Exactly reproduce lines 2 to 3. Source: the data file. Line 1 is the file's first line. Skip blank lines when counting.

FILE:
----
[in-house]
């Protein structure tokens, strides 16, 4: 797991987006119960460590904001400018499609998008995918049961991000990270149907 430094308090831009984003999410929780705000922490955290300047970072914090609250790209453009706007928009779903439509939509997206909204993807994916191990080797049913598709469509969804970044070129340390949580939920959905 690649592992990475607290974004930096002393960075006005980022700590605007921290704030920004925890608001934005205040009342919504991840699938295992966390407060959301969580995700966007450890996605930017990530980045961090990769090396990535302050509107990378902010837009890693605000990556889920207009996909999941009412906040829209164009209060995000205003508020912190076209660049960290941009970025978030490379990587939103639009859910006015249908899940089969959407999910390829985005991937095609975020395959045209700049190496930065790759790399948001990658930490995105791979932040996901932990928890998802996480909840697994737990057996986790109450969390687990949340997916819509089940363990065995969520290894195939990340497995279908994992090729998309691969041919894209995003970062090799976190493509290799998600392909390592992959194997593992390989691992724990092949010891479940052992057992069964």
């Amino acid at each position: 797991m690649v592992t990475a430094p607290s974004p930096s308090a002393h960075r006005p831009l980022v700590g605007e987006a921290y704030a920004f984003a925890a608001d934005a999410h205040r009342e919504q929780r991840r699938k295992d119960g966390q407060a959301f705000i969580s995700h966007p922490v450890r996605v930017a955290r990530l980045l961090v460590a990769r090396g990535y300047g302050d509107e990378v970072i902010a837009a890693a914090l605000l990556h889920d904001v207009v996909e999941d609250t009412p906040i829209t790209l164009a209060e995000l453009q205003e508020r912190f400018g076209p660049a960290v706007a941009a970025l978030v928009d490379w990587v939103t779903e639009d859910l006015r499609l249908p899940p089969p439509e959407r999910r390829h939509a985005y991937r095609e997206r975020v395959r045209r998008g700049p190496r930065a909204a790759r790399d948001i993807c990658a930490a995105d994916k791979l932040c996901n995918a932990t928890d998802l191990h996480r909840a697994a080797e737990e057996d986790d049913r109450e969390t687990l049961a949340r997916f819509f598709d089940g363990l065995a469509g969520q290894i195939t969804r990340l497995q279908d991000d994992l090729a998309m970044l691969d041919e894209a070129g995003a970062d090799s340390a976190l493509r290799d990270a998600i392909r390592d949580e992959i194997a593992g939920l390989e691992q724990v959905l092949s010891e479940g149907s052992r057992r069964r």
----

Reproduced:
């Protein structure tokens, strides 16, 4: 797991987006119960460590904001400018499609998008995918049961991000990270149907 430094308090831009984003999410929780705000922490955290300047970072914090609250790209453009706007928009779903439509939509997206909204993807994916191990080797049913598709469509969804970044070129340390949580939920959905 690649592992990475607290974004930096002393960075006005980022700590605007921290704030920004925890608001934005205040009342919504991840699938295992966390407060959301969580995700966007450890996605930017990530980045961090990769090396990535302050509107990378902010837009890693605000990556889920207009996909999941009412906040829209164009209060995000205003508020912190076209660049960290941009970025978030490379990587939103639009859910006015249908899940089969959407999910390829985005991937095609975020395959045209700049190496930065790759790399948001990658930490995105791979932040996901932990928890998802996480909840697994737990057996986790109450969390687990949340997916819509089940363990065995969520290894195939990340497995279908994992090729998309691969041919894209995003970062090799976190493509290799998600392909390592992959194997593992390989691992724990092949010891479940052992057992069964």
């Amino acid at each position: 797991m690649v592992t990475a430094p607290s974004p930096s308090a002393h960075r006005p831009l980022v700590g605007e987006a921290y704030a920004f984003a925890a608001d934005a999410h205040r009342e919504q929780r991840r699938k295992d119960g966390q407060a959301f705000i969580s995700h966007p922490v450890r996605v930017a955290r990530l980045l961090v460590a990769r090396g990535y300047g302050d509107e990378v970072i902010a837009a890693a914090l605000l990556h889920d904001v207009v996909e999941d609250t009412p906040i829209t790209l164009a209060e995000l453009q205003e508020r912190f400018g076209p660049a960290v706007a941009a970025l978030v928009d490379w990587v939103t779903e639009d859910l006015r499609l249908p899940p089969p439509e959407r999910r390829h939509a985005y991937r095609e997206r975020v395959r045209r998008g700049p190496r930065a909204a790759r790399d948001i993807c990658a930490a995105d994916k791979l932040c996901n995918a932990t928890d998802l191990h996480r909840a697994a080797e737990e057996d986790d049913r109450e969390t687990l049961a949340r997916f819509f598709d089940g363990l065995a469509g969520q290894i195939t969804r990340l497995q279908d991000d994992l090729a998309m970044l691969d041919e894209a070129g995003a970062d090799s340390a976190l493509r290799d990270a998600i392909r390592d949580e992959i194997a593992g939920l390989e691992q724990v959905l092949s010891e479940g149907s052992r057992r069964r």